AS the religious month of Ramadan, the Muslim month of daylight fasting, gets under way this week, Algeria's beleaguered government can breathe a sigh of relief.
The military-backed leadership in Algiers has received clear signs recently that Western partners prefer assisting the regime in place, despite misgivings over the abrupt halt called to Algeria's democratization process in January, to seeing the strategic North African country of 25 million people slip deeper into chaos.
Last week a consortium of Western banks, under pressure from Western governments, approved a long-awaited credit of $1.45 billion that will allow Algeria to roll over especially high payments that were coming due on its staggering foreign debt.
The refinancing accord was accompanied by a French government decision to extend $550 million in credit to finance imports of crucial products such as machine parts for factories. It is also expected to open up access to other international loans.
As a result, Algeria should have an easier time keeping its promise to eradicate food shortages in the month of traditional after-sundown family feasts. With shortages during Ramadan having led to social tensions in the past, and with frustrations still running high following the country's recent political turmoil, the government was determined to make sure markets were well stocked in March.
Over the medium term, the infusion of foreign capital should allow Algeria to accelerate production in its industrial sector, which operates at just over one-third of capacity, in part because of unavailable machine parts.
Doubts about Western willingness to aid Algeria have lingered since the country's first multiparty national elections were canceled in January. The first round of voting in December had portended a huge victory for Islamic fundamentalists, prompting antifundamentalist military leaders to force the resignation of President Chadli Benjedid. A council of state was named to run the country and a two-year state of emergency imposed, after which free elections are promised.
Since shortly after the new leaders took power, emissaries have been sent to several Western and Arab capitals to secure political and financial support and to address concerns in Western capitals over the democratic process, and concerns in Gulf countries over Algeria's crackdown on fundamentalism.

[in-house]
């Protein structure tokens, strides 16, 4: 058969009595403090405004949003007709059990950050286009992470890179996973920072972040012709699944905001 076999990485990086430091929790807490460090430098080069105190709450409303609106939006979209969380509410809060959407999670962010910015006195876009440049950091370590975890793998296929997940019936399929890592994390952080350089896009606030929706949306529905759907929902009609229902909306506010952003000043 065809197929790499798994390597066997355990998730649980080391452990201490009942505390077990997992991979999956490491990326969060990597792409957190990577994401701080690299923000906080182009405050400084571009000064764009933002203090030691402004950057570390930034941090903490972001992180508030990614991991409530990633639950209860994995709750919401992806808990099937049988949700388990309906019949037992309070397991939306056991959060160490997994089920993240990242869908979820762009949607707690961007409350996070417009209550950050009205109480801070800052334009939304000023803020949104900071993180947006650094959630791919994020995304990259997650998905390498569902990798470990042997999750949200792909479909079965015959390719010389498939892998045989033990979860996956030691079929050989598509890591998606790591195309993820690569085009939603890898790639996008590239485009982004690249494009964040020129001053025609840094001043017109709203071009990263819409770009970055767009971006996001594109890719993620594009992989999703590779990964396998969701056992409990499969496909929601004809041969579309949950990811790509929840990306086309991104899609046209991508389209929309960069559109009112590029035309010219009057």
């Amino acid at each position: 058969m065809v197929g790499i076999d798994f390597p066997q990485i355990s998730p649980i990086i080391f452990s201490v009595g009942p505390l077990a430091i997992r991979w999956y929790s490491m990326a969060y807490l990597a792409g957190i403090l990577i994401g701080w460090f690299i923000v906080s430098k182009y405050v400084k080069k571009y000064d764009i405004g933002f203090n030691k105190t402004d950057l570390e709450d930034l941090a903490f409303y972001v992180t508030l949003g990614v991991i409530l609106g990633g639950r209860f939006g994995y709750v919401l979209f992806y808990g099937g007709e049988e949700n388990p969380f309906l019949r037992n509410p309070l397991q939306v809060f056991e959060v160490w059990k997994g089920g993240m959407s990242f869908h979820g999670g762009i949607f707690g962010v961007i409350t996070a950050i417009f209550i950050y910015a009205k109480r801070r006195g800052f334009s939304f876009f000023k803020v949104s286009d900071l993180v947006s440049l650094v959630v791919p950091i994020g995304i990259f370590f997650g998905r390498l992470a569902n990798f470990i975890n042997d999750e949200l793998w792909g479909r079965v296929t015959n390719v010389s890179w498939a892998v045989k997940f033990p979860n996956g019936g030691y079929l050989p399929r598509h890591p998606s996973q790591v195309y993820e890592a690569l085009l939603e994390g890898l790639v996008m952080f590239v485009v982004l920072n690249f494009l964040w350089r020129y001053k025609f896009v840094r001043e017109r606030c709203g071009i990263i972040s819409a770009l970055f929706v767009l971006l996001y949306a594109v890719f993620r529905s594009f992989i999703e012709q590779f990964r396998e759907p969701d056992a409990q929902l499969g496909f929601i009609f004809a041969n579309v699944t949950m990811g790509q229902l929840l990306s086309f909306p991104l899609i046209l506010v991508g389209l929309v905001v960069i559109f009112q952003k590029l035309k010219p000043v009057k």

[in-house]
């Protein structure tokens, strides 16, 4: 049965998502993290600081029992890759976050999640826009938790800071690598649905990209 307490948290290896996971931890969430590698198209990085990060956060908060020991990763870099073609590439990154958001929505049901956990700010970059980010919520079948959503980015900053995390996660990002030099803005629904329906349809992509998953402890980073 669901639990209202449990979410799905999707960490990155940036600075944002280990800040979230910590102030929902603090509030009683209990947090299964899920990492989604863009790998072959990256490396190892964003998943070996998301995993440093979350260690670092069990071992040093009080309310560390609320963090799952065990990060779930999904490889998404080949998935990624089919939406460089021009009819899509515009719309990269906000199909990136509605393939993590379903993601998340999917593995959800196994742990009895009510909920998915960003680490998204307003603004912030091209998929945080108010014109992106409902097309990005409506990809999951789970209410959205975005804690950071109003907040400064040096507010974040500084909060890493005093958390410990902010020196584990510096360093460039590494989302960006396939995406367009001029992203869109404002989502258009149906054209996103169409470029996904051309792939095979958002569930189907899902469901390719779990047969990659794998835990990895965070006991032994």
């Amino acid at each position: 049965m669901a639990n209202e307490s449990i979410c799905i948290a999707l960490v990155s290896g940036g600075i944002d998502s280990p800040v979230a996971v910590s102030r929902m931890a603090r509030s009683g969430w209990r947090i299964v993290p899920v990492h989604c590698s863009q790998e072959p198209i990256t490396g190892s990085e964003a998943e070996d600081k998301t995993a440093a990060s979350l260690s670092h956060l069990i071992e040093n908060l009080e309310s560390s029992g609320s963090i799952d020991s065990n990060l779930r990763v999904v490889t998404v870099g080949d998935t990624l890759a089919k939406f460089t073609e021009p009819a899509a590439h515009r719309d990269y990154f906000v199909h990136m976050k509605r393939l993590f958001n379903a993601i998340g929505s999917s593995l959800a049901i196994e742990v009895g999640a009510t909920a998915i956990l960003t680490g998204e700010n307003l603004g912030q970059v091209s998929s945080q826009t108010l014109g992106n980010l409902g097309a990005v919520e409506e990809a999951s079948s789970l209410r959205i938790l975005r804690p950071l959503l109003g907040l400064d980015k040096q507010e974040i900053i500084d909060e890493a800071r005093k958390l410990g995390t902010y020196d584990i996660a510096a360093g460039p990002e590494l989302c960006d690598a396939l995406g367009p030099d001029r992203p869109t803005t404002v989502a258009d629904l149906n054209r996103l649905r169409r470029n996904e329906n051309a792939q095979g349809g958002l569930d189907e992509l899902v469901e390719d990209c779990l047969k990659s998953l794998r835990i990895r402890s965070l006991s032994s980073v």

The $1.45 billion credit, involving banks from European countries, the United States, and Japan, is particularly important because it allows Algeria to soften its debt repayment requirements over the next two years, the same two years the government has publicly stated it needs to get the economy back on its feet.
An ambitious plan for turning around Algeria's disastrous economy, announced by Prime Minister Sid Ahmed Ghozali last month, counts not only on the country's industrial machine, and billions of dollars in imports this year to get it running again, but also on the construction of 380,000 housing units over two years, to slash 25 percent unemployment.
The plan had virtually no chance of being implemented, however, without the refinancing accord which replaces short-term debt with longer-term loans.
Algeria already spends more than three-fourths of its annual income from oil and gas exports, which account for over 90 of export income, to pay back its $25 billion foreign debt. Yet particularly steep repayments were scheduled for the next two years, with more than $8 billion due in 1992 alone.
The accord among private banks, to be signed in Paris tomorrow, is also expected to pave the way for Algeria to receive more than $1 billion in loans from the European Community, the World Bank, and the International Monetary Fund.
French Finance Minister Pierre Bgovoy said Thursday that French and US officials had conferred on the Algerian loan question. EC countries also discussed how to respond to Algeria's situation.
Whether Algeria is successful in reversing its decade-long slide into turmoil and the accompanying rise of Islamic fundamentalism may hinge on how leaders manage the financial respite just accorded them. Massive imports of products to stave off consumer discontent will not be enough, some analysts warn.
"Traditionally Algeria hasn't used injections of fresh money for making crucial investments," says Abdelkader Djeghloul, an Algerian sociologist who has written extensively on his country. But if Algeria needs foreign money, "it is to invest in viable industrial enterprises."
That does not mean buying heavy industrial plants to operate independently, as a socialist Algerian state tried in the 1970s, Mr. Djeghloul adds, but development of foreign partnerships.
"Algeria has to put aside the source of its pride for the past 30 years, its jealous independence, and ask others to come help us," he says. "With that and only in this way is there a little hope."